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Bajaj Auto goes BS-IV, says enforce deadline
Feb 18, 2017

In news:

Leading two-wheeler and three-wheeler manufacturer Bajaj Auto would supply BS-IV compliant vehicles from April 1, 2017, the deadline set by the Environment Pollution Control Authority (EPCA) and strongly pleaded for the implementation of the order.

The Central Pollution Control Board had confirmed that BS-III compliant vehicles cannot be sold or registered anywhere in the country from April 1, 2017. However, some automobile companies are lobbying for an extension.

What is BS standard:

The BS - or Bharat Stage - emission standards are norms instituted by the government to regulate the output of air pollutants from internal combustion engine equipment, including motor vehicles. India has been following the European (Euro) emission norms, though with a time lag of five years. BS-IV norms are currently applicable in 33 cities in which the required grade of fuel is available; the rest of India still conforms to BS-III standards.

Why these are important:

  • Upgrading to stricter fuel standards helps tackle air pollution. Global automakers are betting big on India as vehicle penetration is still low here, when compared to developed countries. At the same time, cities such as Delhi are already being listed among those with the poorest air quality in the world. The national capital’s recent odd-even car experiment and judicial activism against the registration of big diesel cars shows that governments can no longer afford to relax on this front.
  • With other developing countries such as China having already upgraded to the equivalent of Euro V emission norms a while ago, India has been lagging behind. While BS IV-compliant fuel currently in use has 50 parts per million (ppm) sulphur, BS VI stipulates a low 10 ppm. Besides, under BS VI, particulate matter emission for diesel cars and nitrogen oxide levels are expected to be substantially lower than in BS IV.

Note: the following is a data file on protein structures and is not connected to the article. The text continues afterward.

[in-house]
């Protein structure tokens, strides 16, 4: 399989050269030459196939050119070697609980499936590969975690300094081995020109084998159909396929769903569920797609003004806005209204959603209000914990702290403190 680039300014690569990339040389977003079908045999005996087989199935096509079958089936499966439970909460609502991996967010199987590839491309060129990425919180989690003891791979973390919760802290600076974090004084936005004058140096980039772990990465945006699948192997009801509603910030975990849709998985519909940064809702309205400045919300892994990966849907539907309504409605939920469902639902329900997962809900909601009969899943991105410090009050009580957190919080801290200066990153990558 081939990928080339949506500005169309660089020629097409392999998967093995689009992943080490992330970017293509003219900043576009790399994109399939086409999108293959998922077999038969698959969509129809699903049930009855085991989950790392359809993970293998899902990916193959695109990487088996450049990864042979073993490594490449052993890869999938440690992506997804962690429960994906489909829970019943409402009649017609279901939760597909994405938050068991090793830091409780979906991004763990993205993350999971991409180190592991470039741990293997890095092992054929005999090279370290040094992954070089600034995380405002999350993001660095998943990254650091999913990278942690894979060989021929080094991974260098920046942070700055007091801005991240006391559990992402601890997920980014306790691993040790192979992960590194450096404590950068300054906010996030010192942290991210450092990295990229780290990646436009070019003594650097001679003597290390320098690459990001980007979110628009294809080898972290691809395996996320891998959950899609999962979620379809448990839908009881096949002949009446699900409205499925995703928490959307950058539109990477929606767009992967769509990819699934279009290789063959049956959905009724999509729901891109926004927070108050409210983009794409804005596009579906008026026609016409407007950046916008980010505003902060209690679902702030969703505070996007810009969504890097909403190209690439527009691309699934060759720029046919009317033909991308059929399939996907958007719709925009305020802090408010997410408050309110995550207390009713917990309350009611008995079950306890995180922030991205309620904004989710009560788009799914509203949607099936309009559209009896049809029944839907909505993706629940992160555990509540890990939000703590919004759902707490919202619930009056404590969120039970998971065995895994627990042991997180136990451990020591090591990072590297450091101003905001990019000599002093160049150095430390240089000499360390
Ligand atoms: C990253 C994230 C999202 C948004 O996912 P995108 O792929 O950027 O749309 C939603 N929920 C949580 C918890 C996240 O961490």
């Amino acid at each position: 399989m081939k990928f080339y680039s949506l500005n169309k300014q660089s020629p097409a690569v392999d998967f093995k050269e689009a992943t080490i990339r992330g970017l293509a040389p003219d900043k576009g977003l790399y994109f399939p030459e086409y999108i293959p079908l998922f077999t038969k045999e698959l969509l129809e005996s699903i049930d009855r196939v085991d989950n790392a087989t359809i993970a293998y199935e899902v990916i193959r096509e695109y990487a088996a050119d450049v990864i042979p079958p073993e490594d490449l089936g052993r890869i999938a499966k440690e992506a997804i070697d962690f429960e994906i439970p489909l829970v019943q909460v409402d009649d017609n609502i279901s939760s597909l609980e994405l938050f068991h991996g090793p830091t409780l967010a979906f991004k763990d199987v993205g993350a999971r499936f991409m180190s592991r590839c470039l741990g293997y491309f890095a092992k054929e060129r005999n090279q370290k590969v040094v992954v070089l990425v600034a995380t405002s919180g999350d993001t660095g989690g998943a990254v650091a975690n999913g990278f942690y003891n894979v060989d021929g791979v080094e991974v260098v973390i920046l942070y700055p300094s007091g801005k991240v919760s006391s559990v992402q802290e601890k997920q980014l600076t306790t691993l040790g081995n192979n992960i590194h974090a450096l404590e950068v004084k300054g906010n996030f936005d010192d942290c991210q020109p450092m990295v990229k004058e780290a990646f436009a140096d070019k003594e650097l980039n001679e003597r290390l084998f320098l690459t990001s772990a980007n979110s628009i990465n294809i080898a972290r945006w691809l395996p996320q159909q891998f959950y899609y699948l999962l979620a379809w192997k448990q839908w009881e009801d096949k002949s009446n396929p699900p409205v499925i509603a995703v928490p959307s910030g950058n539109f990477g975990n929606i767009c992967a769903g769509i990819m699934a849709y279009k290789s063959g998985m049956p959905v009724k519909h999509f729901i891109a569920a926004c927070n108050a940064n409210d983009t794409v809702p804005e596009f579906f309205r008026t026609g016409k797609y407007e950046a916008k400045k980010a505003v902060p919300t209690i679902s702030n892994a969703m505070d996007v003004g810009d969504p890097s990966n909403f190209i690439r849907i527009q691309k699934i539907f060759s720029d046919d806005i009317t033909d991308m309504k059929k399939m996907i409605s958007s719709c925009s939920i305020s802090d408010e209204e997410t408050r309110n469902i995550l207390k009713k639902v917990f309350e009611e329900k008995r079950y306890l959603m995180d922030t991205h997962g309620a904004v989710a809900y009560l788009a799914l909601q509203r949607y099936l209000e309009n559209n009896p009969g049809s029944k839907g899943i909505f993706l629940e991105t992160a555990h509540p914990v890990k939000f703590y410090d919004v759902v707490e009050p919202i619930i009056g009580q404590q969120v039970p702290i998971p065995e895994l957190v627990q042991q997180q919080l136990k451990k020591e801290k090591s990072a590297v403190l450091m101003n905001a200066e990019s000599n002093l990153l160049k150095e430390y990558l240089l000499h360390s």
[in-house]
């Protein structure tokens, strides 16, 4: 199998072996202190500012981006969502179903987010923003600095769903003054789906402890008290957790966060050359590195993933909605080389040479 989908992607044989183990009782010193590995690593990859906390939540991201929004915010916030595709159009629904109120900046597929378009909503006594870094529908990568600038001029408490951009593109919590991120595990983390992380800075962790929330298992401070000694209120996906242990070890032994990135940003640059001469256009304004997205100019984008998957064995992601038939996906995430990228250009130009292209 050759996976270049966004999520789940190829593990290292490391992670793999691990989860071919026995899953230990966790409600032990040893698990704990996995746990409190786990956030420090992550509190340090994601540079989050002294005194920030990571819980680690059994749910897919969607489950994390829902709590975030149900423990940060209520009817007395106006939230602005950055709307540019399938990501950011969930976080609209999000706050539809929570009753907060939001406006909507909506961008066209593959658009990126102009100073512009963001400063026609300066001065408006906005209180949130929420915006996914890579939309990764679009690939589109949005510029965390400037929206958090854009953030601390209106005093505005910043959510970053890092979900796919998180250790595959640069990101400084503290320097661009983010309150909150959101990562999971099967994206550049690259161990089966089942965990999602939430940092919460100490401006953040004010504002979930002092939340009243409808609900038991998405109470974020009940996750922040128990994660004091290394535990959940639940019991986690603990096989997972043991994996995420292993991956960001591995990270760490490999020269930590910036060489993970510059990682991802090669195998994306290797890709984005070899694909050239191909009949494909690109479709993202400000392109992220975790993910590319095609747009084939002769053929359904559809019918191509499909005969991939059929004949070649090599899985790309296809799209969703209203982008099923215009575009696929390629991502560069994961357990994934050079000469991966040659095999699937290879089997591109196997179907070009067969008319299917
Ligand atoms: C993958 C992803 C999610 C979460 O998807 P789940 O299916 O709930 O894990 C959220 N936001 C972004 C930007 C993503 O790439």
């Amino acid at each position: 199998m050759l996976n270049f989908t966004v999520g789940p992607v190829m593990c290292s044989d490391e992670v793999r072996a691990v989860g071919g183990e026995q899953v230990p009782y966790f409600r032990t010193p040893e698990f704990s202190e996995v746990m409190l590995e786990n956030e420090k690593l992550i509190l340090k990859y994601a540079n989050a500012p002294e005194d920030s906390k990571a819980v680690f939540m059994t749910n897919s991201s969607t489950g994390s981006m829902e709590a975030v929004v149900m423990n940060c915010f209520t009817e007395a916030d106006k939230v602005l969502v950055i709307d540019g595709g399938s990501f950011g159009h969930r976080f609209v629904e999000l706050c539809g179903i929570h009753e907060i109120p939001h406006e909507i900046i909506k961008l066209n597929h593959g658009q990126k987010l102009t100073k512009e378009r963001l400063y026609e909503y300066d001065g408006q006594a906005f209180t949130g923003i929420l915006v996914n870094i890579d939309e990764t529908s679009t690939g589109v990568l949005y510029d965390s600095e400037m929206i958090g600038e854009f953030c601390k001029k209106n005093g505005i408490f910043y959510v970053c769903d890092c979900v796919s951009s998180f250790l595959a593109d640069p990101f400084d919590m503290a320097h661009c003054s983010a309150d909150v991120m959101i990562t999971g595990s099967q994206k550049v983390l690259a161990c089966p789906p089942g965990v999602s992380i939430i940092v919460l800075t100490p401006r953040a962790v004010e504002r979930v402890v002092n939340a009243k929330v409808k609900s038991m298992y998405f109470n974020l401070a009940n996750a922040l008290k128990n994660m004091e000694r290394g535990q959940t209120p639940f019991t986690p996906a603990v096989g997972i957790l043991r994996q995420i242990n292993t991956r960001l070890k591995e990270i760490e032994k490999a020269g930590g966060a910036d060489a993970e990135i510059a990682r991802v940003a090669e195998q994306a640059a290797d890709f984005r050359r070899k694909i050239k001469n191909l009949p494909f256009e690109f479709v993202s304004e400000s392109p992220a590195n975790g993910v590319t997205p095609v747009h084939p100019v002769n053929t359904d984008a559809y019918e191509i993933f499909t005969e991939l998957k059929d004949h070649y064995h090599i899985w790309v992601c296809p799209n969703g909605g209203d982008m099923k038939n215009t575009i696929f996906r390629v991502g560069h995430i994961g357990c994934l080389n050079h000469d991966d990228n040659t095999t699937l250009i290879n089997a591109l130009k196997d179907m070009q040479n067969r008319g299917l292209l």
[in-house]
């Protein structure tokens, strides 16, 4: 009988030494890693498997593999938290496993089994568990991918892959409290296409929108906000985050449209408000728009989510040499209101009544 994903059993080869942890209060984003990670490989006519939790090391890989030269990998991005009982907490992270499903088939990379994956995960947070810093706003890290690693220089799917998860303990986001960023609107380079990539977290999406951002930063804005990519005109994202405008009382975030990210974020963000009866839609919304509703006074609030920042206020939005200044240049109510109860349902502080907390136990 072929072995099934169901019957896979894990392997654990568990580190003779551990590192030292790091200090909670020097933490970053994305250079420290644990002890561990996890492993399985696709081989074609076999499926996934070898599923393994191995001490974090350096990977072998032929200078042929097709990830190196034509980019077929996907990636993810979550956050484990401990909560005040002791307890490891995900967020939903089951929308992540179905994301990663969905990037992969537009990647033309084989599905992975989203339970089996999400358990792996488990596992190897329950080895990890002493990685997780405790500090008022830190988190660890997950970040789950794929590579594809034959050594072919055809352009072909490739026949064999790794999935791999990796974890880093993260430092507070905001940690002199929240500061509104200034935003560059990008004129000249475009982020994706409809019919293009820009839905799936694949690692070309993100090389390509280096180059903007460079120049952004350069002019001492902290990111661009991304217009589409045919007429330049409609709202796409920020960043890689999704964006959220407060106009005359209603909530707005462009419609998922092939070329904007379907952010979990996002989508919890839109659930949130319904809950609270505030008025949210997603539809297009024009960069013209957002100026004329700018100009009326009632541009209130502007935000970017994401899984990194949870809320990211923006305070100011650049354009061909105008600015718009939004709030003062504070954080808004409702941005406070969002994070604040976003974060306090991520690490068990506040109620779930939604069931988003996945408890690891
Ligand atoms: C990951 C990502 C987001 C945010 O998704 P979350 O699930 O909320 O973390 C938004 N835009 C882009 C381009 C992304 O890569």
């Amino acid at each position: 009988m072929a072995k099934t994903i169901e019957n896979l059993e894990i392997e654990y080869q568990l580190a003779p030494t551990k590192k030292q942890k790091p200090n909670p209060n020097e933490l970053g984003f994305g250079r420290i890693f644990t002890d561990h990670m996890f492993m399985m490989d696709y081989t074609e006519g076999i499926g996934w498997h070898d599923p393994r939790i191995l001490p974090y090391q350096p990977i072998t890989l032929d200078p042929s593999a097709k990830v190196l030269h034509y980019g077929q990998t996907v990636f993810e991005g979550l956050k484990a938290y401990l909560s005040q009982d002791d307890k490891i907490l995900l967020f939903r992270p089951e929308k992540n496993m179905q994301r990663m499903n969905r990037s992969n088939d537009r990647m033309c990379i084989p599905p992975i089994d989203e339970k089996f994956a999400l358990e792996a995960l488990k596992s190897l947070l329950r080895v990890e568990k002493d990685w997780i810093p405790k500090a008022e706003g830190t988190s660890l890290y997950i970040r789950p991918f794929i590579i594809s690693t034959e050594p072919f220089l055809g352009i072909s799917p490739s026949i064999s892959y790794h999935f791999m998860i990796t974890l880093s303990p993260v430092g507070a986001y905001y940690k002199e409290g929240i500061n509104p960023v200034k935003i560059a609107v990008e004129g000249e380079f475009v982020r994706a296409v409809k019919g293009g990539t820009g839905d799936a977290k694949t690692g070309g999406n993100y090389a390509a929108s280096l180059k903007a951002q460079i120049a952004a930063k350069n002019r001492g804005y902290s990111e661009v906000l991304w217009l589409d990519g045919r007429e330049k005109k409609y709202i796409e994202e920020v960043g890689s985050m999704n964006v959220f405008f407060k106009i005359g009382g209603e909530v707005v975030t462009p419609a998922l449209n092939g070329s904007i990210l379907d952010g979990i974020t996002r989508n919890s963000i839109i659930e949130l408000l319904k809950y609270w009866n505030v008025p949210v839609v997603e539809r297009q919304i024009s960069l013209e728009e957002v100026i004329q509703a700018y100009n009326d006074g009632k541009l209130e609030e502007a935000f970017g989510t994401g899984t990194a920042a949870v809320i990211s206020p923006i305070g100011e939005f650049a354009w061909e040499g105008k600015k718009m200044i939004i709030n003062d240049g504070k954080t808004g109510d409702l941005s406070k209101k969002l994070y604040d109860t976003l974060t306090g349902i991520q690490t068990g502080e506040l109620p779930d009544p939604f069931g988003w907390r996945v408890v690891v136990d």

• The experience of countries such as China and Malaysia (which is currently grappling with haze) shows that poor air quality can be bad for business. Therefore, leapfrogging to BS VI can put India ahead in the race for investments too.

Efforts to control emissions:

Emission

Source: Indian Express

  • India introduced emission norms first in 1991, and tightened them in 1996, when most vehicle 
  • manufacturers had to incorporate technology upgrades like catalytic converters to cut exhaust emissions. Fuel specifications based on environmental considerations were notified first in April 1996 - to be implemented by 2000, and incorporated in BIS 2000 standards. Following the landmark Supreme Court order of April 1999, the Centre notified Bharat Stage-I (BIS 2000) and Bharat Stage-II norms, broadly equivalent to Euro I and Euro II respectively. BS-II was for the NCR and other metros; BS-I for the rest of India.
  • From April 2005, in line with the Auto Fuel Policy of 2003, BS-III and BS-II fuel quality norms came into existence for 13 major cities, and for the rest of the country respectively. Subsequently, BS-IV and BS-III fuel quality norms were introduced from April 2010 in 13 major cities and the rest of India respectively. 
  • As per the roadmap in the auto fuel policy, BS¬V and BS-VI norms were to be implemented from April 1, 2022, and April 1, 2024, respectively. But in November 2015, the Ministry of Road Transport issued a draft notification, advancing the implementation of BS¬V norms for new four-wheel vehicle models to April 1, 2019, and for existing models to April 1, 2020. The corresponding dates for BS-VI norms were brought forward to April 1, 2021, and April 1, 2022, respectively.


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